Vovalex is software created with the intention to restrict access to valuable digital files that are stored on the targeted computer and to demand a ransom from the owners for restoring access to them. Vovalex uses sophisticated encryption to keep the files hostage and displays a ransom note on its victims’ computer in order to inform them about the demanded amount of ransom money.
Sadly, Vovalex is not the only virus that operates in the above-mentioned way – there is a whole group of malicious programs, classified as Ransomware, that attempt to extort money from unsuspecting web users by restricting their access to extremely important and valuable information. Fundamentally, infections such as Vovalex, .Pola, .Waiting are encoding a list of files with a high-end algorithm and is making them unreadable by any application. The victims can open or use the encoded files only after they apply a special decryption key. This decryption key is normally generated by the ransomware itself but instead of being handed over to the data owner, it is stored on the server of the hackers behind the infection.
The file encryption process that Vovalex runs inside the infected computer is very stealthy and normally has almost no symptoms that could give it away. This gives the malware the advantage of surprise. When all the target files are locked, however, the malware informs its victims that their data has been encoded by generating a scary ransom message on their screen and threatens them that they cannot open or use it unless they pay for a decryption key.
Unfortunately, the encrypted files may remain inaccessible regardless of your efforts to save them or pay the ransom that the crooks behind Vovalex demand. So, basically, it is very difficult to deal with the effects of the ransomware’s attack and, sometimes, some of the information may be lost for good even after the malicious code has been removed.
The Vovalex Ransomware
The Vovalex is a ransomware threat that can detect and encrypt the files that the users use the most on a given computer. After placing its encryption on them, the Vovalex ransomware can display a ransom-demanding message where it asks the victims to pay a certain amount of money for a decryption key.
The effects of the Vovalex’s attack may not be so serious if the files that it has encrypted can be recovered or are not that important. In that case, all that you have to focus on is how to remove the malicious code and clean your computer. If you really need the encoded information, however, you may have to seek alternative solutions that can help you to deal with the infection in the best possible way and with minimal losses.
Paying the hackers may seem like one of the easiest solutions but, if we have to be honest, nothing can obligate the crooks to help you recover your data as long as they receive from you the money they want. That’s why, in most cases, it is a good idea to explore some free file-recovery alternatives before you risk your money.
The Vovalex file decryption
The Vovalex file decryption is a data-recovery process that, in theory, should return the encrypted data to its previous state. Nevertheless, the successful decryption of the Vovalex file will only be done if the victim applies a working decryption key.
It is not wise to pay a ransom to the hackers for this, though, because chances are that they will vanish with the money and leave you with a bunch of data that is unavailable. That’s why a far wiser approach is to look for legitimate file retrieval alternatives and solutions from security experts that can help you both remove Vovalex from your device and recover some of your data.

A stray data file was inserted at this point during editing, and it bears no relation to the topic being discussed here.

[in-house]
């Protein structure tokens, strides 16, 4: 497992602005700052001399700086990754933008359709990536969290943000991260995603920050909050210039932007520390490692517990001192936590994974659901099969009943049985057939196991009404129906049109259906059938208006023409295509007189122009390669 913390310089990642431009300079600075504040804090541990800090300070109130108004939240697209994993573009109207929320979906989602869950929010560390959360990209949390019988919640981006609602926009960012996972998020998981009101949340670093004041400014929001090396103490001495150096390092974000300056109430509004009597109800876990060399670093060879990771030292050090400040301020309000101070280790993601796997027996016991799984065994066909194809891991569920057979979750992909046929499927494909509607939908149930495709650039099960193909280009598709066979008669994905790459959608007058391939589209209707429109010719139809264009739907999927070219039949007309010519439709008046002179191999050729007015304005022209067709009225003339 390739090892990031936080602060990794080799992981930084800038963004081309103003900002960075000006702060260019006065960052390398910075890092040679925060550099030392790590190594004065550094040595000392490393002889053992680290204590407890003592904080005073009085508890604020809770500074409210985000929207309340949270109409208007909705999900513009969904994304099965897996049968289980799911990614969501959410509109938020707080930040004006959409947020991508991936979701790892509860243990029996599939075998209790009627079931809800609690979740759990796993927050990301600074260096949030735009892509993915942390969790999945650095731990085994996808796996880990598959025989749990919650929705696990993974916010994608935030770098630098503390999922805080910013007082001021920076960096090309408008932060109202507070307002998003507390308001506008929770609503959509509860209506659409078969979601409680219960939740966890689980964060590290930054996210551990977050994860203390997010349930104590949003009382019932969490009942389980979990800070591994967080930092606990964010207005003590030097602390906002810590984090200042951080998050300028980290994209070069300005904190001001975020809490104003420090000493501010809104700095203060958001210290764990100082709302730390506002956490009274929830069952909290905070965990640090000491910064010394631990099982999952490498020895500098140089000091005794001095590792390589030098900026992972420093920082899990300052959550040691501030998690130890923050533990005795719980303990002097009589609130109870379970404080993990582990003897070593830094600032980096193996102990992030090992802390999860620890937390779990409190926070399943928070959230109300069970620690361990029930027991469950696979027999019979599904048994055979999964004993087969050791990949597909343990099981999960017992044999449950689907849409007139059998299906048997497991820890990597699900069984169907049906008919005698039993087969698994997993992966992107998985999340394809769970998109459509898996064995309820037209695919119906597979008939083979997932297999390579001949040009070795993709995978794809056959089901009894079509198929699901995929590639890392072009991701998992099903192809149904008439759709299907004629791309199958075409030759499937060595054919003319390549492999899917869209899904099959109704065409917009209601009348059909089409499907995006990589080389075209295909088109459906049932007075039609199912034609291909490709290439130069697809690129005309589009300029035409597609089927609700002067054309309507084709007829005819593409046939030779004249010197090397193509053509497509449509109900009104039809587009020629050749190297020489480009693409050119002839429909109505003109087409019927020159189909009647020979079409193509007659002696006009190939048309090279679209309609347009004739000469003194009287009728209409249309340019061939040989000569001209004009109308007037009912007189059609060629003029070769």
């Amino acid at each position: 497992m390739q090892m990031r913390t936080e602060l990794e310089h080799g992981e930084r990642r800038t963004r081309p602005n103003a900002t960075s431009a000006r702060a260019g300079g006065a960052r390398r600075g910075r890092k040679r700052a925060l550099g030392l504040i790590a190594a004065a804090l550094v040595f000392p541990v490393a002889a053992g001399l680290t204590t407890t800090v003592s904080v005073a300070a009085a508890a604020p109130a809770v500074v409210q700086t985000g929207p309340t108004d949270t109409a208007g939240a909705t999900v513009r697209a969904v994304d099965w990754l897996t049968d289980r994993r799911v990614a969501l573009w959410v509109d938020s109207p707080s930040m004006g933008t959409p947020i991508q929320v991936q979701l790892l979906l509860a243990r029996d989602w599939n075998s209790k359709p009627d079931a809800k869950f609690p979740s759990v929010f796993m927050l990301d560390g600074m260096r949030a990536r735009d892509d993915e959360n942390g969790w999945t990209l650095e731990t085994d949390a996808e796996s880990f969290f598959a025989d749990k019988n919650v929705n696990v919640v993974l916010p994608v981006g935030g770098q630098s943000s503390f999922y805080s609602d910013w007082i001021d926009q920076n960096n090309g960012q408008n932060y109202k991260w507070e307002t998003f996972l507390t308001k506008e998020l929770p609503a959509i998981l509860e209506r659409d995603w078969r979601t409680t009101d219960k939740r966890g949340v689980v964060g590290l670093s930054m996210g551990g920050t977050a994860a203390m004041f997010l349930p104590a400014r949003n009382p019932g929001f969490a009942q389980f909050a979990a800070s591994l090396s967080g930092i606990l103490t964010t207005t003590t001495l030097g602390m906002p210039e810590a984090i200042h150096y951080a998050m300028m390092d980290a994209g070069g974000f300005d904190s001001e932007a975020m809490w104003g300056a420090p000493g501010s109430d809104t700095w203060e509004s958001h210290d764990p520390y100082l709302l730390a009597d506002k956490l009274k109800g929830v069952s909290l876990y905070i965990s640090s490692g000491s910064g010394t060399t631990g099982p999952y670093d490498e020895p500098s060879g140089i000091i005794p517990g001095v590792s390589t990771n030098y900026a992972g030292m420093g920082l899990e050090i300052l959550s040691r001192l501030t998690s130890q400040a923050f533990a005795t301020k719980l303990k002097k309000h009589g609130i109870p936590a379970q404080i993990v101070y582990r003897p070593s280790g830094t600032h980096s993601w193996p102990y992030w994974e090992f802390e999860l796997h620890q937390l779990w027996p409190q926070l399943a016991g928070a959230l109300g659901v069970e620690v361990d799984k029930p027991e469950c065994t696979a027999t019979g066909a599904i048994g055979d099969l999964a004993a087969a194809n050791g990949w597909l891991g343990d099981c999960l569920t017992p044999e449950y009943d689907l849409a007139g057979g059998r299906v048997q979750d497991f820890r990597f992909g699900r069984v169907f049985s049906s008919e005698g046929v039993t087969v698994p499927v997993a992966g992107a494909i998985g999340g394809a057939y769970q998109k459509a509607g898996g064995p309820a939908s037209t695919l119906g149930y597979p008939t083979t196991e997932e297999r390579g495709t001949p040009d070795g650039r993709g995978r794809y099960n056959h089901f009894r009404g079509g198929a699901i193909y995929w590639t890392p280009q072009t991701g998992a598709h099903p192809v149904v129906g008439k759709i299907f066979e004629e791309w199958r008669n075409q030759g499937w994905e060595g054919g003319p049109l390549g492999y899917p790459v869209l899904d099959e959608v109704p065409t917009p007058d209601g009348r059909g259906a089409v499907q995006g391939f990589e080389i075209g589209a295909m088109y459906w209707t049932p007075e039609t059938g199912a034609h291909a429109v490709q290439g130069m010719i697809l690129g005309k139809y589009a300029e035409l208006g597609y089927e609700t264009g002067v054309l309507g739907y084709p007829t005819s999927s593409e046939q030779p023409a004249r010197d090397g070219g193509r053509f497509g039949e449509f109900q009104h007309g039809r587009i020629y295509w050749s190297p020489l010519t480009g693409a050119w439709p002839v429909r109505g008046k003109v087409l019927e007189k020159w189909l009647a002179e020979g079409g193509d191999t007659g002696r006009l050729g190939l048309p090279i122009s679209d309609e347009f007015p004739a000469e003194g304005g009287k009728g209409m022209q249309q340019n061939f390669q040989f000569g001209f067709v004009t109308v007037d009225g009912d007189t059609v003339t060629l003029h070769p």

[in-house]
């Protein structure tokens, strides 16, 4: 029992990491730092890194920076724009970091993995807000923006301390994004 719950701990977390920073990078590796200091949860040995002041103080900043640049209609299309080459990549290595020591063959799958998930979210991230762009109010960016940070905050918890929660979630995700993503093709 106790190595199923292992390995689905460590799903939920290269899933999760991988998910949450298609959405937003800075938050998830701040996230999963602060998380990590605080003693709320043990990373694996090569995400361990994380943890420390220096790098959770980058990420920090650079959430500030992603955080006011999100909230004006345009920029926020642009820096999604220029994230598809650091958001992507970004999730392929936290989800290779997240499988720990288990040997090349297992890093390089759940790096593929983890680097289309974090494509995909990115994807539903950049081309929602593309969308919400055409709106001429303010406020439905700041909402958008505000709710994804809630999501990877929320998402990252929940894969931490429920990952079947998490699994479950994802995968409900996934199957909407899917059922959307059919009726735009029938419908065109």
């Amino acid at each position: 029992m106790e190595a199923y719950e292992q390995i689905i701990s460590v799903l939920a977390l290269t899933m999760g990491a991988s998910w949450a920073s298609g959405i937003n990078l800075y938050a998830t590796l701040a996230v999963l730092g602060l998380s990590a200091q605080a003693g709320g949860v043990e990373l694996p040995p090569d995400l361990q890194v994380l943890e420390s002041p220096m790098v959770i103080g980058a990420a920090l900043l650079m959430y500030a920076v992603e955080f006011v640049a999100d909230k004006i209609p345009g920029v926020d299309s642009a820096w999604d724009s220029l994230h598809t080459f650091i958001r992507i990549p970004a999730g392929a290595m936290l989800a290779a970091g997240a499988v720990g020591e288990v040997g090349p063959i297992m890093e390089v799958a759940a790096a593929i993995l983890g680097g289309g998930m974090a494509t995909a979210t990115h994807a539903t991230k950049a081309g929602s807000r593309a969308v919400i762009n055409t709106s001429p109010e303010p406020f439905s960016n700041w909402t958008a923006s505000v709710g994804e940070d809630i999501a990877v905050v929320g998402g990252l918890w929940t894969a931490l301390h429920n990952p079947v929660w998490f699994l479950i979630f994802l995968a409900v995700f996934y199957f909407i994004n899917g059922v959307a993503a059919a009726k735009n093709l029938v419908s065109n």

Some threats reinstall themselves if you don't delete their core files. We recommend downloading SpyHunter to remove harmful programs for you. This may save you hours and ensure you don't harm your system by deleting the wrong files.
Remove Vovalex Ransomware
Some of the steps will likely require you to exit the page. Bookmark it for later reference.
Reboot in Safe Mode (use this guide if you don’t know how to do it).
WARNING! READ CAREFULLY BEFORE PROCEEDING!
Press CTRL + SHIFT + ESC at the same time and go to the Processes Tab. Try to determine which processes are dangerous.
Right click on each of them and select Open File Location. Then scan the files with our free online virus scanner:
After you open their folder, end the processes that are infected, then delete their folders.
Note: If you are sure something is part of the infection – delete it, even if the scanner doesn’t flag it. No anti-virus program can detect all infections.
Hold the Start Key and R – copy + paste the following and click OK:
A new file will open. If you are hacked, there will be a bunch of other IPs connected to you at the bottom. Look at the image below:
If there are suspicious IPs below “Localhost” – write to us in the comments.
Type msconfig in the search field and hit enter. A window will pop-up:
Go in Startup —> Uncheck entries that have “Unknown” as Manufacturer.
- Please note that ransomware may even include a fake Manufacturer name to its process. Make sure you check out every process here is legitimate.
Type Regedit in the windows search field and press Enter. Once inside, press CTRL and F together and type the virus’s Name.
Search for the ransomware in your registries and delete the entries. Be extremely careful – you can damage your system if you delete entries not related to the ransomware.
Type each of the following in the Windows Search Field:
Delete everything in Temp. The rest just check out for anything recently added. Remember to leave us a comment if you run into any trouble!
How to Decrypt Vovalex files
We have a comprehensive (and daily updated) guide on how to decrypt your files. Check it out here.
If the guide doesn’t help, download the anti-virus program we recommended or try our free online virus scanner. Also, you can always ask us in the comments for help!